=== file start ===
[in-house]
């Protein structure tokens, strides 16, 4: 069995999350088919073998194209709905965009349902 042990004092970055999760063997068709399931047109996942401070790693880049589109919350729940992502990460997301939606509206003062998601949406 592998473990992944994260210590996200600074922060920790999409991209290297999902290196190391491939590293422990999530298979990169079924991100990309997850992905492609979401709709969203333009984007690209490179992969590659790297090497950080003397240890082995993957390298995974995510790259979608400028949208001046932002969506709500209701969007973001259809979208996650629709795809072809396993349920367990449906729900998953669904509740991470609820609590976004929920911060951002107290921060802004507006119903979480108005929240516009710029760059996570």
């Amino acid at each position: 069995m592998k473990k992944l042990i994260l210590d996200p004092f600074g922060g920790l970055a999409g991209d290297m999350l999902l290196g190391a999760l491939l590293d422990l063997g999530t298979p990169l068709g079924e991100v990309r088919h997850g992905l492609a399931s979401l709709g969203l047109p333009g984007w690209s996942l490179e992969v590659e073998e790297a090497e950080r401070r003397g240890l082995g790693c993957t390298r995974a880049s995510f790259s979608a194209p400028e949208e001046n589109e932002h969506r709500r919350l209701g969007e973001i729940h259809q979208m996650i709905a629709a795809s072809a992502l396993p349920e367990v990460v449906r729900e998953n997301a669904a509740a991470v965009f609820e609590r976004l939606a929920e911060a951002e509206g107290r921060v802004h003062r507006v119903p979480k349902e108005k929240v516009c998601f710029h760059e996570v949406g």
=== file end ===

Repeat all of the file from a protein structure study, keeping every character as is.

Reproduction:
[in-house]
């Protein structure tokens, strides 16, 4: 069995999350088919073998194209709905965009349902 042990004092970055999760063997068709399931047109996942401070790693880049589109919350729940992502990460997301939606509206003062998601949406 592998473990992944994260210590996200600074922060920790999409991209290297999902290196190391491939590293422990999530298979990169079924991100990309997850992905492609979401709709969203333009984007690209490179992969590659790297090497950080003397240890082995993957390298995974995510790259979608400028949208001046932002969506709500209701969007973001259809979208996650629709795809072809396993349920367990449906729900998953669904509740991470609820609590976004929920911060951002107290921060802004507006119903979480108005929240516009710029760059996570």
């Amino acid at each position: 069995m592998k473990k992944l042990i994260l210590d996200p004092f600074g922060g920790l970055a999409g991209d290297m999350l999902l290196g190391a999760l491939l590293d422990l063997g999530t298979p990169l068709g079924e991100v990309r088919h997850g992905l492609a399931s979401l709709g969203l047109p333009g984007w690209s996942l490179e992969v590659e073998e790297a090497e950080r401070r003397g240890l082995g790693c993957t390298r995974a880049s995510f790259s979608a194209p400028e949208e001046n589109e932002h969506r709500r919350l209701g969007e973001i729940h259809q979208m996650i709905a629709a795809s072809a992502l396993p349920e367990v990460v449906r729900e998953n997301a669904a509740a991470v965009f609820e609590r976004l939606a929920e911060a951002e509206g107290r921060v802004h003062r507006v119903p979480k349902e108005k929240v516009c998601f710029h760059e996570v949406g």